When you’ve taken the time to learn grammar, it becomes second nature. As you write, the words and punctuation marks come naturally because you know what you’re doing; you’ve studied the rules and put in plenty of practice. That means you can focus more of your attention on other aspects of your work, like structure, context, and imagery (to name a few). This leads to better writing all around.

9. Self-Awareness

Some people don’t have it. They charge through life completely unaware of themselves or the people around them. But most of us possess some sense of self. What sense of self can you have as a writer who doesn’t know proper grammar? That’s like being a carpenter who doesn’t know what a hammer and nails are. It’s almost indecent.

10. There’s Only One Reason to Abstain from Good Grammar

There is really only one reason to avoid learning grammar: you’re just plain lazy. Anything else is a silly excuse. Like I said, I’m all for breaking the rules when doing so makes the work better, but how can you break rules effectively if you don’t know what the rules are?

No matter what trade, craft, or career you’re pursuing, it all starts with learning the basics. Actors learn how to read scripts. Scientists learn how to apply the scientific method. Politicians learn how to… well, never mind what politicians do. We are writers. We must learn how to write well, and writing well definitely requires using good grammar.

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I came across a column written by Jon Gingerich.  It echoes the process I follow on rewriting my first draft novels.  He sums it up perfectly and wanted to share.

So you’ve written your story, mulled over its potential problems, and even had it critiqued by friends or colleagues who’ve given you their praise, suggestions and ultimate diagnoses. You know your work has major issues that need addressed. Now what?

 

The first draft is going to be bad. That’s okay. The inexperienced writer works on an idea, discovers it’s not working and gives up. The experienced writer works on an idea, discovers it’s not working but has the faith in the story and him/herself to keep going, because he/she knows it will get better with time. Contrary to many beginners’ opinions, stories aren’t truly born in the first draft, but through numerous, significant rewrites. While revision may lack the immediate romanticism of an initial draft, rewriting is a vital part of the creative process. Rewriting is an art form unto itself; just as much discovery is involved in the process, and it can be just as inspiring and inventive as the first draft. Any time you alter your story’s vital elements it teases your creative side to come up with new ideas. Rewriting can help your story become aware of itself; it can elevate an idea to its own reality. In order for the process to work however, a true rewrite cannot simply be editing, copy-editing or proofing. I know you’ve worked hard on it, but your first draft should be viewed as nothing more than a framework. A true rewrite is surrender; it is a complete re-imagining of the work, usually more difficult and always more time consuming than the initial draft.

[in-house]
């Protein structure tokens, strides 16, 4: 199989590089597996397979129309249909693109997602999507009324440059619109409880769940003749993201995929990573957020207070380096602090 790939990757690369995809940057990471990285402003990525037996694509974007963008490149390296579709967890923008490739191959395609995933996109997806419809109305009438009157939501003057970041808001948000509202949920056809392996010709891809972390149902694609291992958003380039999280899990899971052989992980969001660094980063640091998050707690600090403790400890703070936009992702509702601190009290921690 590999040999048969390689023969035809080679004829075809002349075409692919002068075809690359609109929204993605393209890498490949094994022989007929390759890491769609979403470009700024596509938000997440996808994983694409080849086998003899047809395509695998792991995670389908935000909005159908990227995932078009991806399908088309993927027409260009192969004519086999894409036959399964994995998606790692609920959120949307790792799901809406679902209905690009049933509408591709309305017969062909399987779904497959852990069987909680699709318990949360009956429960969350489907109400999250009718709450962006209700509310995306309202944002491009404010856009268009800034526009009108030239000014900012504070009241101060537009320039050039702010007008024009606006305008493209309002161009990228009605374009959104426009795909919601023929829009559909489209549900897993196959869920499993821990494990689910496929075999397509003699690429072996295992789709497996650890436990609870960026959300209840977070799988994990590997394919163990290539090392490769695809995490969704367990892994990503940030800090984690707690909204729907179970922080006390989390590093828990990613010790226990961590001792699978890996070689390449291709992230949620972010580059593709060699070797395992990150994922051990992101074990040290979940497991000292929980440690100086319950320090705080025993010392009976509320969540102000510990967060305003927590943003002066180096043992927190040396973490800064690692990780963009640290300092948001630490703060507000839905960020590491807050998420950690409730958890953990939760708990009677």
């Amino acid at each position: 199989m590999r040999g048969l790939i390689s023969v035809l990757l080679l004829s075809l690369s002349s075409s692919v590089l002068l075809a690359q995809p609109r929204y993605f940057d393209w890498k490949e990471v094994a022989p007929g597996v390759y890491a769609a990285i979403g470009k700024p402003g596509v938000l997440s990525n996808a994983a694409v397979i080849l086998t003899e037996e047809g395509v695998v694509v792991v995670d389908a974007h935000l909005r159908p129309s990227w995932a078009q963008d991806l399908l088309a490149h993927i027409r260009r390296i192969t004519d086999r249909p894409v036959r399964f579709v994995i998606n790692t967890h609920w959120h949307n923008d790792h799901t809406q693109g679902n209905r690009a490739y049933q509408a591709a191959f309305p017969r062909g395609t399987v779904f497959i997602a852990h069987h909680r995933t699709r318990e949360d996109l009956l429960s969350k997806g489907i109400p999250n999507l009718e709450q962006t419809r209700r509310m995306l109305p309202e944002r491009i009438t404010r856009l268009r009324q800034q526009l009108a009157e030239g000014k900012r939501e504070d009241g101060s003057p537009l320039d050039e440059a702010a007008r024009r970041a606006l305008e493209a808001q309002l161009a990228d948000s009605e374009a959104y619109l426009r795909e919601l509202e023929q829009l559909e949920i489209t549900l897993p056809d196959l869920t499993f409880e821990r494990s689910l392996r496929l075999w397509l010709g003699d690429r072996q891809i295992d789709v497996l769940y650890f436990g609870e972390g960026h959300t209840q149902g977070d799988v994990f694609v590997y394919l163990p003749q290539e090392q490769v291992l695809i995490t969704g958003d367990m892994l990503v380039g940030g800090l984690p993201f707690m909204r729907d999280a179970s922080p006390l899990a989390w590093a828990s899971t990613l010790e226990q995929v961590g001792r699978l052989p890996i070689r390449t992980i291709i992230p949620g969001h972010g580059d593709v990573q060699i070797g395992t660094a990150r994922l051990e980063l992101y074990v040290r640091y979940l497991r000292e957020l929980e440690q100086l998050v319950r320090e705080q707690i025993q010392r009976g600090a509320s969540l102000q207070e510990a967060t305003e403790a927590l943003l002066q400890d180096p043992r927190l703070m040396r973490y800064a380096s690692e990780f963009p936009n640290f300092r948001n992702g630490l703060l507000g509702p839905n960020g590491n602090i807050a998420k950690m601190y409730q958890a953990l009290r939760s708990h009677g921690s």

In order to produce a compelling, well-written work of fiction, the writer must wear the hats of writer, editor and audience simultaneously. This is more than a difficult task — it’s a practically impossible undertaking. The writer is expected juggle the work, how she/he plans to change it and — most importantly — theories of how your imagined readership will interpret what’s been written. It’s like putting on a pair of glasses with three lenses and being asked to navigate a dark highway. The only way to rewrite successfully is to look through each lens separately and attack all elements of the story comprehensively. There are many ways to view a story, but when it comes to the task of rewriting I’ll suggest we divide stories into two distinct views — a Macro and Micro view — and adopt an approach that addresses each. The Macro view is your work’s overarching intent. It’s where you establish a story’s theme, shape, scenes and structure. It’s where you discover what your story is “about,” and who your characters are. Micro is the details: it’s language, length, style, and grammar, it’s the sum “feeling” your Macro qualities exemplify over the body of the work. In some ways, both offer different views of the same components: Structure is Macro, prose is Micro. Character is Macro, dialogue is Micro. Theme is Macro, imagery is Micro. Macro is a discovery process, Micro is a polishing process. Macro is where you lay the foundation for your story, Micro is where you make the house presentable.